Why the latest review of colleges requires caution
Employment Minister Stephen Farry has launched a consultation on the development of our further education colleges in July, seeking responses by October 2. The strategies now signposted are ambitious and welcome. The minister will face some criticisms.
His timing will attract the criticism that he is asking for responses during the summer when the colleges are less able to prepare considered collective responses.
Congratulations are due for his ambition, though caution will emerge on questions about the feasibility of developing ambitious enough consensually-based operational plans.
There is something of an apparent contradiction in the official approach. On one hand, it commends the improved work of the colleges in recent years. In contrast, the review identifies scope for further improvements in many aspects of their current work.
It looks critically at curriculum provision, relevance to the needs of the economy, enhancement of teaching quality and methods, and the enhancement of the employment prospects of successful students. In summary, the FE colleges have greatly improved in the past decade but they could be so much better - an each-way bet by the minister?
To set an agenda the minister outlines 18 separate possible policy commitments. Each is worthy, but not each of these commitments would carry equal weight or priority. Unfortunately, the 18 separate themes are not presented with a guide to their relative priorities.
There is a weakness in a review which is so ambitious that it is ruling nothing out and not signposting education and training priorities in a setting where there will obviously be financial and resource constraints.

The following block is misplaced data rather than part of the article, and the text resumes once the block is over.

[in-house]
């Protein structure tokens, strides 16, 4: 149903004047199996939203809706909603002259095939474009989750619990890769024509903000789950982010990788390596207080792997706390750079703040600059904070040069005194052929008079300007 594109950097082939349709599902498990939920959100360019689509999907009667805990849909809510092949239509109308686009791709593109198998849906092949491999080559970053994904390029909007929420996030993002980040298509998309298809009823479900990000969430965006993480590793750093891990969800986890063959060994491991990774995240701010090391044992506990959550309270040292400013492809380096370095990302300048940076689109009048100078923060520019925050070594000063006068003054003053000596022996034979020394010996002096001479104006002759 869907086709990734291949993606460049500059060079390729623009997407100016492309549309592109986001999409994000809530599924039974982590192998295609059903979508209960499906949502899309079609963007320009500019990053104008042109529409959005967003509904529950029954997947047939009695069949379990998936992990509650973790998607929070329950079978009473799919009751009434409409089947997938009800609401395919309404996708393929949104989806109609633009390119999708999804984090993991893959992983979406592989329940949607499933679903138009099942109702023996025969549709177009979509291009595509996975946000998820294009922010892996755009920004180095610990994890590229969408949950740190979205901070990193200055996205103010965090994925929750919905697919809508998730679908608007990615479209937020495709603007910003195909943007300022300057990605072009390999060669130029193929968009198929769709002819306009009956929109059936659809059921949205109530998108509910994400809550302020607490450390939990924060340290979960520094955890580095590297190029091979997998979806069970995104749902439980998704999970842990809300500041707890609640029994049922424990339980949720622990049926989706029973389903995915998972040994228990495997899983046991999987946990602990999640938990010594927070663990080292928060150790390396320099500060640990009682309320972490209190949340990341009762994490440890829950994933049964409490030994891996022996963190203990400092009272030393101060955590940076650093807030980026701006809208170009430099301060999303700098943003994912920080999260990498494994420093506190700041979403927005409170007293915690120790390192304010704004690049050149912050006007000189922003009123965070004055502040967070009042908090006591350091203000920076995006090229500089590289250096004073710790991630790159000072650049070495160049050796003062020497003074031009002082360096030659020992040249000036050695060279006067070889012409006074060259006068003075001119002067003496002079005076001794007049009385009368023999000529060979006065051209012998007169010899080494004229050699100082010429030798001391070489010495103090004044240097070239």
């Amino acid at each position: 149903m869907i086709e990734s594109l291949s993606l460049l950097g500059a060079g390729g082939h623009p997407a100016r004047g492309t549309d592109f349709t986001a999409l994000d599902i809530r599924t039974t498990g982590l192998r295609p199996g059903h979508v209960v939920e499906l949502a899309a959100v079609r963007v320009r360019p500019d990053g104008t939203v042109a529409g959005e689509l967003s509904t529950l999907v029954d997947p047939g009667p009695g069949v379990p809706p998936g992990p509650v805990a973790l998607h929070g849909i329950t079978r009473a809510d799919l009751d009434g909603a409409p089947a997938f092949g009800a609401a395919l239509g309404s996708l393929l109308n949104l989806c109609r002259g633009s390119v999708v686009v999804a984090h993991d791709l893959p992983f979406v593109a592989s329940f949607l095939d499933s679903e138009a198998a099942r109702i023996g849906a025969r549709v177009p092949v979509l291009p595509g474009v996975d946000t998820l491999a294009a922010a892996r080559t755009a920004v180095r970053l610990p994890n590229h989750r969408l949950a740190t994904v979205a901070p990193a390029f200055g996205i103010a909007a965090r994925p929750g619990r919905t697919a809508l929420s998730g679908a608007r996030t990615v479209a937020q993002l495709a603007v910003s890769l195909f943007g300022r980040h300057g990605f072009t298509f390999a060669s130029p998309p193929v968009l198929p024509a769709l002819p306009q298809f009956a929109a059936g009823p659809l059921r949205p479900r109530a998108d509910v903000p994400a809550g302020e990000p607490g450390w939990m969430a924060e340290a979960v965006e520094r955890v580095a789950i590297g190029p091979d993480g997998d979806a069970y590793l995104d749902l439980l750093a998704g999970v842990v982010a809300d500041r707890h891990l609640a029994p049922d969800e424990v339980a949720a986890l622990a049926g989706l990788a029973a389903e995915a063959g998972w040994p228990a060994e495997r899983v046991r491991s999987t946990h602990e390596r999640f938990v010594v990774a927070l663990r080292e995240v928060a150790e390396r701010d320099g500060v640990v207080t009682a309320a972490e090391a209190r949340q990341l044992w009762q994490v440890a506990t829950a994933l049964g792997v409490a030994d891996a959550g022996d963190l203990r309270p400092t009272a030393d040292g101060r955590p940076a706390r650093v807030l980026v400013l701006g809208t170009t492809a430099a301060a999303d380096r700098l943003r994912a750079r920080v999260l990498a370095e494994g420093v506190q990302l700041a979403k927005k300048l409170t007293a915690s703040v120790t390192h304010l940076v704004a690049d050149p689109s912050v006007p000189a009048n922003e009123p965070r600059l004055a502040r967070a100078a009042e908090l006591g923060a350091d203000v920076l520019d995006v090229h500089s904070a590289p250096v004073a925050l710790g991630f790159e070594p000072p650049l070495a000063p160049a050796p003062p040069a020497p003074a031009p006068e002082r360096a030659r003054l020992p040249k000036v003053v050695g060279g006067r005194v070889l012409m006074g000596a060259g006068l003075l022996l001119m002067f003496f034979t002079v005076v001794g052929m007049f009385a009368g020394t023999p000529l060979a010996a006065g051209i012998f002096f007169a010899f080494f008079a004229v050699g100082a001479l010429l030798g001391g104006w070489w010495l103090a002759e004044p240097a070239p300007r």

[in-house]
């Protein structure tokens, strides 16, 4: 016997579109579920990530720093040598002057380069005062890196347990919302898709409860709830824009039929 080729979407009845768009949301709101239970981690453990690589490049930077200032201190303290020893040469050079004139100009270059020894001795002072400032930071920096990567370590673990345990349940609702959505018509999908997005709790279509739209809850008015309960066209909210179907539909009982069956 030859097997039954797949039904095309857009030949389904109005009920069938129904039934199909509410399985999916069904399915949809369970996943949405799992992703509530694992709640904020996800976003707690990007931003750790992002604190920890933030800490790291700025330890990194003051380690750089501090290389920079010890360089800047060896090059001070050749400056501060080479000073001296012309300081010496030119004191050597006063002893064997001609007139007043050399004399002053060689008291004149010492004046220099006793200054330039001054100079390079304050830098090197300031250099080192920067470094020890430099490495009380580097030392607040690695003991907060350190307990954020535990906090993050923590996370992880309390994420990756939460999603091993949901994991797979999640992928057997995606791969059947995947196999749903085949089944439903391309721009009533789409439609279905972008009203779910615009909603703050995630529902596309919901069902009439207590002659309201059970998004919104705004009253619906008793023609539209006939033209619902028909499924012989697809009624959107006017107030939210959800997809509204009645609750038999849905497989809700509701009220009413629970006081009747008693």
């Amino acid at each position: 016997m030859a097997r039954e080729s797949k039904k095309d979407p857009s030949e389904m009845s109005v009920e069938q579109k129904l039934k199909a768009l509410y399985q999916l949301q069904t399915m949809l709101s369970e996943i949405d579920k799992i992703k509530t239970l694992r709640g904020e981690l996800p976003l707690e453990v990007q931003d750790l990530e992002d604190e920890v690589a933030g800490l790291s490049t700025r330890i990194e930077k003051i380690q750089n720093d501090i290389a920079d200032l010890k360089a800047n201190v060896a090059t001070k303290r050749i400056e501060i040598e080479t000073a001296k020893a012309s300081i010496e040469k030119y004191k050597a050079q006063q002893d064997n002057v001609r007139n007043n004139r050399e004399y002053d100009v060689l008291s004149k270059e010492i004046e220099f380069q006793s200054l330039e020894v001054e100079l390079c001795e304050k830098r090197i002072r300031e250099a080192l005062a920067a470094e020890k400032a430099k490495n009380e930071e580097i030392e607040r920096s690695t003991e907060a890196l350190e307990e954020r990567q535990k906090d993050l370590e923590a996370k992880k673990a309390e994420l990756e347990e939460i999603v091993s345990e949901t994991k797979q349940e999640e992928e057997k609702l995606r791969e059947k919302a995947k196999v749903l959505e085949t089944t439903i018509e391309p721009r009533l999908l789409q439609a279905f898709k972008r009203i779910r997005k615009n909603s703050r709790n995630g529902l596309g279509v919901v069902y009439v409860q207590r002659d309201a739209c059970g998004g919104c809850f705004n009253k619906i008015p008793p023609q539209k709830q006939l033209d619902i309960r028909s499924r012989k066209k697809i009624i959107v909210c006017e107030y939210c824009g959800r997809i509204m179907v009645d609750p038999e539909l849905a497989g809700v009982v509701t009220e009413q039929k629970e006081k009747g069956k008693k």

This consultative document is meritorious. Difficult choices can now be seen in an ambitious context where improvements are signposted.
There are two points of structured criticism in relation to both governance and finance. The consultation is taking place on the implicit assumption that the range of improvements can take place by drawing on the talents and goodwill of the current management and professional leadership. Much of that may be true, but the minister might have a stronger influence if he could judiciously offer extra incentives and resources. With the recent necessity for the colleges to make staff reductions and reduce current budgets, the flexibility of an increasing budget is missing.
To implement some of the changes, the sensible hope is that the (as yet untested) arrangements to implement reform in the proposed new training programmes for apprenticeships will offer a basis for wider co-operation with employers.
A second critical issue emerges from the apparent theme of changes in the governance of the FE colleges. The minister, whether by stealth or knowingly, is making the argument that in Northern Ireland the six colleges should function to an agenda of common goals, common standards and shared curriculum specialisms. The colleges will be in competition in attainment performance league tables but not to the point of competition where provision is duplicated.
The questions of governance lead into the possible narrowing of the discretionary decision making and scope for innovative competitive responses from (or by) the colleges. The colleges are now all subject to the rules of NDPBs (non-departmental public bodies). This constrains aspects of planning and financial decision making, much to their disappointment.
There are many important issues now to clarify. How will the colleges relate to the plans to grow the economy? Where will some existing courses be withdrawn? How will plans for priority skills be agreed and implemented? How would these plans relate to the plans in GB for new training levies on large employers? What mechanisms will ensure good employer to college relationships? Will college teaching performance be assessed? Will student employability be enhanced? Will the colleges perform at good international standards?
Stephen Farry has posed good questions. Can he deliver acceptable good early answers?